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Youth Sports Participation During COVID-19: A Safety Checklist

Youth Sports Participation During COVID-19: A Safety Checklist Youth Sports Participation During COVID-19: A Safety Checklist

​​​​​​​​​If your child is participating in youth sports during the COVID-19 pandemic, remember to take steps that can reduce the risk of spreading the virus.

Based on the the latest evidence, these tips can help keep players, coaches and families safe: ​

​Before the sports season starts:​​

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Check to make sure sports and recreation activities are approved by your local and state government.

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​Understand the new safety rules and expectations for participation during COVID-19 and talk about them with your child.

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​Each child should have their own cloth face covering, hand sanitizer, towel, water bottle, and tissues labeled with their names.

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​All youth athletes should have an up-to-date sports physical before participating.​​

Prior to practice or games:

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Athletes should stay home from practice or game if they're feeling sick or have any symptoms ​of COVID-19, and get a test if the doctor recommends. 

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Wash hands​ before arriving, or use hand sanitizer if soap and water aren't available.

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​Bring labeled (with name) personal sports equipment, water bottle, towel, tissues, hand sanitizer, and cloth face covering.

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​Stay in the car or assigned school location until the coach is ready to start practice

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​Avoid gathering in groups before practice, maintain social distance and wear a cloth face covering.​​

​If an athlete has COVID-19:

​Anyone who had a positive COVID-19 test should get their doctor’s approval before returning to exercise or sports. They need a minimum 10-day resting period without exercise or competition, followed by a gradual return to physical activity over the course of at least 7 days.

​Before returning to activity, children should be screened by their doctor for heart symptoms like chest pain, shortness of breath, fatigue, irregular heartbeat, or fainting​. A child with a positive heart screening will need an EKG and referral to a pediatric cardiologist for possible additional cardiac tests.

Children who were very sick from COVID-19 or diagnosed with MIS-C must be treated as though they have an inflamed heart muscle (myocarditis) and not exercise or compete for 3 to 6 months. A pediatric cardiologist should examine these children before they are allowed to return to exercise or competition.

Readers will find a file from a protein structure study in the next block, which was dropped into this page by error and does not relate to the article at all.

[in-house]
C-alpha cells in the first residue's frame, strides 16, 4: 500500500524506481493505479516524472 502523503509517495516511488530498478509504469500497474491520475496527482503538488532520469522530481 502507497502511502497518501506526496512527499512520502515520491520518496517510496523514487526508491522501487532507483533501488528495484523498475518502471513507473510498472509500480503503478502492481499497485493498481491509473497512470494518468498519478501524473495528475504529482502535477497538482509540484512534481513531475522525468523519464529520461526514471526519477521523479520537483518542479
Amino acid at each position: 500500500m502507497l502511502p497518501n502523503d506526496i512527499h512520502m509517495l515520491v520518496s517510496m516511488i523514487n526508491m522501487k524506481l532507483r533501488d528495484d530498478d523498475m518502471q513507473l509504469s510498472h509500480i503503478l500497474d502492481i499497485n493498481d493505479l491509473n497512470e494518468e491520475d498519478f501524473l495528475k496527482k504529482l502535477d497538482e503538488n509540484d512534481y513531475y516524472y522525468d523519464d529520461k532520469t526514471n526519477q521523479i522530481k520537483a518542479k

During sports practice or games:​

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​Athletes should maintain a physical distance as much as possible.

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Wear cloth face covering at all times during group training and competition especially on the sideline, in dugouts, and during team chats. Masks can be removed for some sports, including:

  • ​Water sports such as swimming and diving, since wet masks may be difficult to breathe through.

  • Gymnastics, cheer stunts and tumbling, and wrestling, to avoid masks getting caught on equipment or accidentally covering eyes.


​Avoid these behaviors:

  • ​Huddles, high-fives, fist bumps, handshakes, etc.

  • Sharing food or drink with teammates.

  • Cheering, chanting, or singing when ​​closer than 6-8 feet from others.

  • Spitting or blowing nose without a tissue.​

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​Store personal equipment 6-8 feet away from other teammates' equipment.

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​Minimize sharing sports equipment when possible.​

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​Sanitize hands before and after using shared equipment such as balls, bats and sticks.​

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​​Tell a coach if you are not feeling well and leave practice or game with parent or caregiver.

After sports practice or games:​

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​Sanitize or wash hands.​​

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​Wash cloth face coverings, towel and practices clothes or uniform.​

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​Clean personal sports equipment and water bottle.

Remember

Talk with your child's pediatrician if you have any questions about youth sports participation safety, based on COVID-19 in your community and your child's health.  

More Information

The information was adapted from material developed jointly by the American Academy of Pediatrics and​​​:​

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Last Updated
12/4/2020
Source
American Academy of Pediatrics, American Medical Society for Sports Medicine, and the National Athletic Trainers' Association (Copyright © 2020)
The information contained on this Web site should not be used as a substitute for the medical care and advice of your pediatrician. There may be variations in treatment that your pediatrician may recommend based on individual facts and circumstances.
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